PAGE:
The northern Italian
region of Tuscany offers visitors an overwhelming experience for the
senses, with the sounds of its music, the smells of its cooking and
the visual richness of its distinctive style.
"One need never
to go into a museum in Florence," wrote Brian Storts, "for
that fair city is a feast to the eyes. It is like walking into
history itself." Florence and its surrounding towns-Sienna,
Montepucciano, Pisa, Arrezo-are situated in the heart of Tuscany’s
rolling hills. The Tuscan landscape is flecked with Terra-cotta
rooftops and cypress trees, and by the soft, sun-drenched hues of
local marble and clay.
style evolved through layers of history, taking cues from the earliest Etruscan
metal craft and pottery, and of course, from the sumptuous world of
the Italian Renaissance. In Tuscany one finds frescoes, cracked and
worn by time, still vibrant with original pigment, depicting ancient
deities and the decadence of the late Roman empire. Mosaic tiles,
wrought iron gates and portals, distinctive bridges and architecture
all reinforce the unique Tuscan identity, a particular expression of
the Italian soul. Michelangelo, Caravaggio, Brunelleschi, Botticelli,
and Cimabue all contributed to Tuscan splendor. It’s no wonder
Tuscany plays a substantial role in Italian culture and identity.
Elements of Style
typically are beautifully proportioned on classical lines. Ceiling
height, the size and scale of such features as the fireplace,
windows and doors--as well as the furniture--all play an important
role in creating balance and harmony within the room.
Walls: The wall treatments of the Italian home act as support for
the rest of the interior. One sees wall painting, from Frescoes to
murals, beginning in the earliest days of Italian culture. Plaster
walls, stucco-lustro and marmorino walls all evoke the classic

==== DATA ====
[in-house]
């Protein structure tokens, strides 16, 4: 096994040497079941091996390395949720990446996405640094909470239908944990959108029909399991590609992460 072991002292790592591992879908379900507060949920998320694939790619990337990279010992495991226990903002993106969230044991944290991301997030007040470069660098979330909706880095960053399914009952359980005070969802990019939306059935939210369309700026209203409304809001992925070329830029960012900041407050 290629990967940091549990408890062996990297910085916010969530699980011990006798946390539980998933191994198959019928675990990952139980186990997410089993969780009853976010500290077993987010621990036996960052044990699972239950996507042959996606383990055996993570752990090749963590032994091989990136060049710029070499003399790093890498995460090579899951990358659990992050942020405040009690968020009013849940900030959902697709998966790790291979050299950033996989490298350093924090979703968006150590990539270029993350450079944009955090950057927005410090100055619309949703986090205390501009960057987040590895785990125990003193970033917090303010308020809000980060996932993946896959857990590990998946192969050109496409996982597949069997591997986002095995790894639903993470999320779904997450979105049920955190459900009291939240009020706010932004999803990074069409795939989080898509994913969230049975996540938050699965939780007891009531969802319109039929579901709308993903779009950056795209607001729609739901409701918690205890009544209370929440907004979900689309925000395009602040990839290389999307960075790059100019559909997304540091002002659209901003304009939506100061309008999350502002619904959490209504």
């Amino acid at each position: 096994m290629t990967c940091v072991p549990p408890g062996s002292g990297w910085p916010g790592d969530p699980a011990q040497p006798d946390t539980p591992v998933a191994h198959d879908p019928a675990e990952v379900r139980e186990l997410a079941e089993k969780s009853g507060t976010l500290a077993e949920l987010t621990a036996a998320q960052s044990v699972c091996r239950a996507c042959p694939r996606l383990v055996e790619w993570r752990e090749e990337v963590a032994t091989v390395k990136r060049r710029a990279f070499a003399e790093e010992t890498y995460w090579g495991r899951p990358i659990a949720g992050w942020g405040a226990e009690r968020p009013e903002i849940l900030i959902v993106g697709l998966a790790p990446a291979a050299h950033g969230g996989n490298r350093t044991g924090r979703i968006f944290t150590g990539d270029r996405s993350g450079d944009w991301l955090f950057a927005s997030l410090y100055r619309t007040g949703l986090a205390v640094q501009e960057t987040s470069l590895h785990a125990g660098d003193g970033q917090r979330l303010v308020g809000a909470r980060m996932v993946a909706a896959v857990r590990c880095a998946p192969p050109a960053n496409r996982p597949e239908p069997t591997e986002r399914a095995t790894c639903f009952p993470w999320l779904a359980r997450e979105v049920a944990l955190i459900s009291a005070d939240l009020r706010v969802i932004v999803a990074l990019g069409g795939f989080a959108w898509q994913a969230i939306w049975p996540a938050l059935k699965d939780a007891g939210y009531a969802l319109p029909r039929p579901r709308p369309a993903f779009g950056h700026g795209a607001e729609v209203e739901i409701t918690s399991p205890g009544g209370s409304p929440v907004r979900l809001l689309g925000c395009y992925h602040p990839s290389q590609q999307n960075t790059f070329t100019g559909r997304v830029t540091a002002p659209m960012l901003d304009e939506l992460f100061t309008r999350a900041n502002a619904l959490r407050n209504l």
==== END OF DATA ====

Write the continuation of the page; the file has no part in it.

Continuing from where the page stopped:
Italian feeling. Use of Tapestries, gold leaf and ornate detailing
such as plaster moldings all helped to define the interior, often
bringing historical context and stylistic vigor to the home.
Painted tiles, colorful plates and Marino glass from
Venice, fall naturally within the Tuscan aesthetic.
Wrought iron objects such as sconces and candle holders
support the mix of earthen materials found within the
home. Metal, stone, fabric, and plaster walls all combine
to create this natural Italian style.
Ceilings: Classic clouds with cherubs or putti playfully suspended
above our heads quickly come to mind as Italian style. Old wood
beams would evoke a rustic look, while stenciled borders and vaulted
or paneled ceilings create an architectural framework uniquely
expressive of this style.
|Floors: Terre-cotta tiles, glazed ceramic and marble inlay in
intricate patterns are a few examples of the Italian sensitivity to
design that carry through from ceiling and walls to the floors.
Different types of marble create a color palette that defines the
exquisite floors of The Duomo in Florence. Raw Sienne, umbers, rose
pink, yellows and the pure white marbles from Carrara, above Pisa,
all become the tools of the skilled craftsmen and artists. Pale
travertine is often still used in homes and stores. Terrazzo floors,
made from marble chips ground with crushed stone and stucco,
polished to a smooth surface create new and diverse patterns to
experiment with. Mosaic
work, often of glass, stone or tile adds flare and energy.
course, the wooden floor can be left plain or adorned with Persian
rugs—which were originally imported by Venetian and Genoese
merchants in medieval times.
Fabrics: Silks, velvets and hand woven brocades fill the home on
furnishings, curtains and bedding. Lacework and linens add a bit
more texture to the environment and rich damask patterns, tone on
tone, are used effectively in all rooms.
a beautiful Sienna Chestnut finish, from the "Hilo"
|Furniture: Furniture varies greatly. From rustic, folk pieces to the classic
veneered and hand painted items. Inlay and gilt details all support
the rich visual texture of the interior environment.
artSparx Book special
Explore the evolution of Italian style from
many decorative influences spanning
centuries of art and design: the balance and
symmetry of Roman architecture; the
flamboyance and opulence of grand
Renaissance decoration; and the use of
earthy colors such as Naples Yellow and
leafing made easy.
Transform everyday objects into
heirlooms. The process known as gilding simply means the
application of gold or silver leaf to a surface that has been
properly prepared with an adhesive known as 'gold size'.
Tuscan Hillside II
23.63x31.5 Fine-Art Print
by Maurizio Moretti
Buy this Fine-Art Print